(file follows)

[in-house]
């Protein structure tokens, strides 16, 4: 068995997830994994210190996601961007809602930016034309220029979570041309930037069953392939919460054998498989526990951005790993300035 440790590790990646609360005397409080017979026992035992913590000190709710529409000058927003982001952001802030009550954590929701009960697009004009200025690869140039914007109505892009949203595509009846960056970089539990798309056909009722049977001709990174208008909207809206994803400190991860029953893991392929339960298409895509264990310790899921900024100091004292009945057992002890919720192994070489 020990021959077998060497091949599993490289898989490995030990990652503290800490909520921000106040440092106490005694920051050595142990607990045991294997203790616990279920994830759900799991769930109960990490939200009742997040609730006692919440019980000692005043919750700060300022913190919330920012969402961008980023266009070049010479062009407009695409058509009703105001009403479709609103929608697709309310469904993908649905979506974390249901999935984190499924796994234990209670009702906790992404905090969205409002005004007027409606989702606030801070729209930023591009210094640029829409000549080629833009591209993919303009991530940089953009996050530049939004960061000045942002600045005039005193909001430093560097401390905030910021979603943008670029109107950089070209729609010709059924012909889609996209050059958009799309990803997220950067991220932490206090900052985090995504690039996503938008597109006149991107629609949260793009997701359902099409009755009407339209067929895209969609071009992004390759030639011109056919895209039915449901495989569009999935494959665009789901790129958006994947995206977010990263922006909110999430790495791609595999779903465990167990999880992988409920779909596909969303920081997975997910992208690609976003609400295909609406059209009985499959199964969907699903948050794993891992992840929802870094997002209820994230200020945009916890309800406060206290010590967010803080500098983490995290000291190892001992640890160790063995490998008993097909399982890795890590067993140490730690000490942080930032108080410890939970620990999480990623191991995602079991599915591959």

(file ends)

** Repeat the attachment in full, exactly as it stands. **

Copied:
[in-house]
């Protein structure tokens, strides 16, 4: 068995997830994994210190996601961007809602930016034309220029979570041309930037069953392939919460054998498989526990951005790993300035 440790590790990646609360005397409080017979026992035992913590000190709710529409000058927003982001952001802030009550954590929701009960697009004009200025690869140039914007109505892009949203595509009846960056970089539990798309056909009722049977001709990174208008909207809206994803400190991860029953893991392929339960298409895509264990310790899921900024100091004292009945057992002890919720192994070489 020990021959077998060497091949599993490289898989490995030990990652503290800490909520921000106040440092106490005694920051050595142990607990045991294997203790616990279920994830759900799991769930109960990490939200009742997040609730006692919440019980000692005043919750700060300022913190919330920012969402961008980023266009070049010479062009407009695409058509009703105001009403479709609103929608697709309310469904993908649905979506974390249901999935984190499924796994234990209670009702906790992404905090969205409002005004007027409606989702606030801070729209930023591009210094640029829409000549080629833009591209993919303009991530940089953009996050530049939004960061000045942002600045005039005193909001430093560097401390905030910021979603943008670029109107950089070209729609010709059924012909889609996209050059958009799309990803997220950067991220932490206090900052985090995504690039996503938008597109006149991107629609949260793009997701359902099409009755009407339209067929895209969609071009992004390759030639011109056919895209039915449901495989569009999935494959665009789901790129958006994947995206977010990263922006909110999430790495791609595999779903465990167990999880992988409920779909596909969303920081997975997910992208690609976003609400295909609406059209009985499959199964969907699903948050794993891992992840929802870094997002209820994230200020945009916890309800406060206290010590967010803080500098983490995290000291190892001992640890160790063995490998008993097909399982890795890590067993140490730690000490942080930032108080410890939970620990999480990623191991995602079991599915591959």